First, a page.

I think my Dad was the most changed. We received more than 5,000 letters; about 2/3 against us. Mom and Dad replied to every one with a return address (by hand; this was before Xerox machines and computers). We were always amazed by the ones that said, "In the name of Christ, go to Hell." We learned that a common reaction was, "if you don't believe the same as me, 'you must be evil; you must be fascists, you must be satan, you must be communists; you must be niggers; you must be Jews; ...'". This pattern of "believers" attacking us irrationally--each claiming to know the "sole truth"--slowly convinced my father that there could not be a god. There were too many competing claims. He became an atheist and humanist. He died at age 95, content as a non-believer. My Mom as well was turned off by 'blind faith' and threats of damnation; she died in 2004 as a humanist.
In 2002, I was elected to the Abington High School Hall of Fame. I am proud of this and proud of Abington. I am proud that Abington schools recognized that our family was not interested in a "black mark" against them, but that we thought of a principle that would benefit all students. I accepted my award in recognition of my many great teachers and friends, who contributed to my understandings.
We received many letters "praying for us to suffer" and predicting that we would feel "God's wrath", so I am happy to report that I have had many beautiful experiences in my life. I am very happy that I have seen some of the beauty of our planet, some near each of our North and South Poles; some hiking in many astoundingly neat places, like the Himalayas; the Alps, the Sierras of California, the Rockies in Canada and the US; and nearby in New Hampshire. I have seen beauty in mathematics and physics and music; I know the comradeship of many wonderful people. I think beauty is important. I like to be a citizen of the entire earth. I think the SC has helped to preserve these freedoms to enjoy beauty and has reduced some ugliness and inequalities in our society.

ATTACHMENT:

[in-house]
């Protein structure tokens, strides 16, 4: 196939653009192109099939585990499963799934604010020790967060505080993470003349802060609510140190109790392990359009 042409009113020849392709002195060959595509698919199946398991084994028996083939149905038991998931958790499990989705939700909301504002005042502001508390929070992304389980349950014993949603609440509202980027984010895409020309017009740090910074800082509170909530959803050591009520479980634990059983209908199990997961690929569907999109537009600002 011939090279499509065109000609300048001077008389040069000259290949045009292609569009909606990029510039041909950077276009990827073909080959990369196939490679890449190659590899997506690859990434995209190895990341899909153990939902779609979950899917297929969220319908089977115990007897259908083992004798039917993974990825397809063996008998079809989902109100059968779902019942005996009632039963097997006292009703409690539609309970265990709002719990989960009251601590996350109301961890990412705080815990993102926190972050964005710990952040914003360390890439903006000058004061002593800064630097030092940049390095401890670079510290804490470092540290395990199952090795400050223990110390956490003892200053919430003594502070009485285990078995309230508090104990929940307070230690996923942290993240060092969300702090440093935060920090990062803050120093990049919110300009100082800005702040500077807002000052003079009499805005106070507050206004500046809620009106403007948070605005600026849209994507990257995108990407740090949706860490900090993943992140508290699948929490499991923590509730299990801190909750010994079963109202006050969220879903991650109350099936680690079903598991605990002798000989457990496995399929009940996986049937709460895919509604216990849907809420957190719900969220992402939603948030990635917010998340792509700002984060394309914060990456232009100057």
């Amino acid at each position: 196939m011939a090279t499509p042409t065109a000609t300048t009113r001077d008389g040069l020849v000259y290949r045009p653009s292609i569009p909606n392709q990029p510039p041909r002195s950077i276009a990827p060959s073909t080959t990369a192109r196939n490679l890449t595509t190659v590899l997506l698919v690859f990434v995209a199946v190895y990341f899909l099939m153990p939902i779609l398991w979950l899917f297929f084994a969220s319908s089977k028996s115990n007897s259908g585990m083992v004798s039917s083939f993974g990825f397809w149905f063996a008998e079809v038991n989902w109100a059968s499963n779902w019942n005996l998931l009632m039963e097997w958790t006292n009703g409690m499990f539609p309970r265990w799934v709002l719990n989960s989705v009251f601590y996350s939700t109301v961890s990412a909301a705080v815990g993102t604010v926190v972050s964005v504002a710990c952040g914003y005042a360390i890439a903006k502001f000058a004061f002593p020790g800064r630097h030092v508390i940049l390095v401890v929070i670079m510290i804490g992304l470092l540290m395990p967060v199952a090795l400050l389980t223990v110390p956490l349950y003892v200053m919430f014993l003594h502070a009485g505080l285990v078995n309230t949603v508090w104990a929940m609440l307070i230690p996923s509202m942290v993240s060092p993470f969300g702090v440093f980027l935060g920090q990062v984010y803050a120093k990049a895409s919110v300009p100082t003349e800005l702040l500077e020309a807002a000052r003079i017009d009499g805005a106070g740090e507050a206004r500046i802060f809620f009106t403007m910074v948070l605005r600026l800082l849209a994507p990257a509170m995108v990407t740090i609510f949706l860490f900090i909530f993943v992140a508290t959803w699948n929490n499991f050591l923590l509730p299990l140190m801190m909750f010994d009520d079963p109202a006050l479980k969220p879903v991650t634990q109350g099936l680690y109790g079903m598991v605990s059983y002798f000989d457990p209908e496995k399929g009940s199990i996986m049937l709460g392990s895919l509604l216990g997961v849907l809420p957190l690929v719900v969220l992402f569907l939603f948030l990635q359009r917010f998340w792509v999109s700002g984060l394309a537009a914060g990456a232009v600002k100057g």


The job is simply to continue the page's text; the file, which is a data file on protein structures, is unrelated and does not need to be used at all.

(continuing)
As for me, I always had an active interest in all the sciences--physics, chemistry, geology, biology--and thus was interested in the quality of science education. I always ask: what is the evidence? What seems to be reasonable and beautiful? When I saw evolution being attacked by those who believed in religious "creationism" or "intelligent design", I remembered that one of my feelings when I was a teenager was that the Bible (nor any 'holy' book) should not have a favored place in our human exploration of what is true about our world. I remember at age 17 that I was sure Noah's Flood could not have happened without violating every bit of scientific evidence.
Not even the 10 Commandments make much sense. Who says there is "only one god"? I mean, there are so many claims to know "God", and they all compete with each other to say they "know", but I am doubtful that one of these claims is the "correct" one. Who has evidence that all morality is based on an ancient text?
Now I am 65 and I have found that I do not need a god in order to have a good life. I like to travel, to meet people, and discuss issues of separation of church and state and the science of evolution. I am a member of a Unitarian-Unversalist church and the American Humanist Association, and I support many organizations active in social justice and civil liberties. I am active in ethics and morality issues. I get much happiness from these associations.